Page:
Brand extensions are one of the most tricky areas of brand strategy.
They can make or break your brand.
If done well, brand extensions have the potential to improve brand equity and strengthen consumer loyalty (think Virgin).
However, a poorly executed brand extension can lead to brand dilution and damage your brand’s promise.
Unfortunately, there are numerous notable cases of historical brand extension failures: from Colgate’s extension into ready meals, to Harley Davidson’s extension into aftershave and perfumes.
However, FMCG brand Marmite’s latest brand extension is shaping up to be one of this year’s success stories.
This week, the 150-year old heritage brand launched its boldest brand extension yet: Marmite Peanut Butter.
The brand boldly claims that the new product is exactly what the nation has been waiting for.
“The British public asked, and we listened”, says Marmite’s Brand Manager Camilla Williamson.
Indeed, the demand for nut butters in the UK is higher than ever – with no signs of slowing down.
By expanding into the popular nut butter market, Marmite is securing its place as market leader in the spread category – a clever and tactical move.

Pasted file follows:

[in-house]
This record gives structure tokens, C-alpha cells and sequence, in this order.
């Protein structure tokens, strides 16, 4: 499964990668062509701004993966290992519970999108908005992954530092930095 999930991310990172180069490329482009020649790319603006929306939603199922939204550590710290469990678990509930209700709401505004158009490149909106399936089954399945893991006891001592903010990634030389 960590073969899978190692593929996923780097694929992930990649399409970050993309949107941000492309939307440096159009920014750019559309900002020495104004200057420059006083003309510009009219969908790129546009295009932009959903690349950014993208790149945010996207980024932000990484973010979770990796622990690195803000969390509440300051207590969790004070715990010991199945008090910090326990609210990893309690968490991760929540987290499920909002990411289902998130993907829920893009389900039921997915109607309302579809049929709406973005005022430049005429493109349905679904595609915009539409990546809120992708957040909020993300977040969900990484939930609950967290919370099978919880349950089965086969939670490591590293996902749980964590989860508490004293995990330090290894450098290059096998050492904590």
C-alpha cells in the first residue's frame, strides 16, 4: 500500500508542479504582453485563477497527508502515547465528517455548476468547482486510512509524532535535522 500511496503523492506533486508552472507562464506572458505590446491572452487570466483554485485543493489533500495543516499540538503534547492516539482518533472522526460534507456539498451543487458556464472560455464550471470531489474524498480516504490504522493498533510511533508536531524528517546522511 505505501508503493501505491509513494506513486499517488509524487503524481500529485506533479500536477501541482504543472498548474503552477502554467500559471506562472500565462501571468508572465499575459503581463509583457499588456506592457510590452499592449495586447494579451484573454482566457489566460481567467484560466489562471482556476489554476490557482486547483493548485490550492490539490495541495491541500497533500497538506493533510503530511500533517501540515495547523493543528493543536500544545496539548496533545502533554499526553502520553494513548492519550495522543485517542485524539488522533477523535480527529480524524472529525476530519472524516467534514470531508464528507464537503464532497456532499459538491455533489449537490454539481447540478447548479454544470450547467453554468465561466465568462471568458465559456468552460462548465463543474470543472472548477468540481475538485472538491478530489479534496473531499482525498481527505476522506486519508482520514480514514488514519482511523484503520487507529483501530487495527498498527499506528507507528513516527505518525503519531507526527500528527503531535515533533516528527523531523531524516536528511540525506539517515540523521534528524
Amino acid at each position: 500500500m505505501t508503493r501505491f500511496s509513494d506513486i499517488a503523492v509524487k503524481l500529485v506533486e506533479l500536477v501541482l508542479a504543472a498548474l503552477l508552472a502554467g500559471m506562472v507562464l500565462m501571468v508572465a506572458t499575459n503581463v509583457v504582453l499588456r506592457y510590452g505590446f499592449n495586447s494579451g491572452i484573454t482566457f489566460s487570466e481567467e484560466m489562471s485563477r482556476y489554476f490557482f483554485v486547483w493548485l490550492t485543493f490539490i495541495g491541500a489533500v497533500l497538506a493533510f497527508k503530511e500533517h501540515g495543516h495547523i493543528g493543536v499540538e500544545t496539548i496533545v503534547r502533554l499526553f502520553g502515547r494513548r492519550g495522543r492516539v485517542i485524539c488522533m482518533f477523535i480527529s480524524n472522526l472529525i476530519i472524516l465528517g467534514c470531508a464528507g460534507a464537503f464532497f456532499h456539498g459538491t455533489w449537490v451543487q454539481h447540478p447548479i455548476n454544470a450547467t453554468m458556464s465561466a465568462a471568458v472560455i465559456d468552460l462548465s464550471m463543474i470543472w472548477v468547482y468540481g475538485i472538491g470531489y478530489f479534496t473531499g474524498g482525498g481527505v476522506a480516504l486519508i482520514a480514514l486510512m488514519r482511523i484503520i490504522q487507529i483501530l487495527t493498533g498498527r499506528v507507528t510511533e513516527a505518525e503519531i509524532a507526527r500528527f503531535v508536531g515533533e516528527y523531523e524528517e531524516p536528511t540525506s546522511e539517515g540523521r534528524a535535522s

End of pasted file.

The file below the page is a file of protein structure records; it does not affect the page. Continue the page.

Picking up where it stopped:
The iconic Marmite branding has been applied to the all-new product labelling – allowing instant brand recognition, whilst also mimicking the look of a classic peanut butter jar. And at £2.50 for a 225g jar, this exciting new spread is a similar price to the original Marmite.
Marmite states that 60% of its consumers would buy Marmite Peanut butter in addition to the original marmite spread, meaning the new extension won’t cannibalise the core product.
Clearly, the team behind the Marmite brand has conducted extensive market research prior to the extension and has developed a very well thought-through and clever way of growing their market share in the spread category.
Love it or hate it – the Marmite Peanut Butter is a great example of a well-executed brand extension strategy.
If you need any help with your branding or a brand extension strategy, contact CuCo today on 01202 911959 or email us at email@example.com – We’d love to help!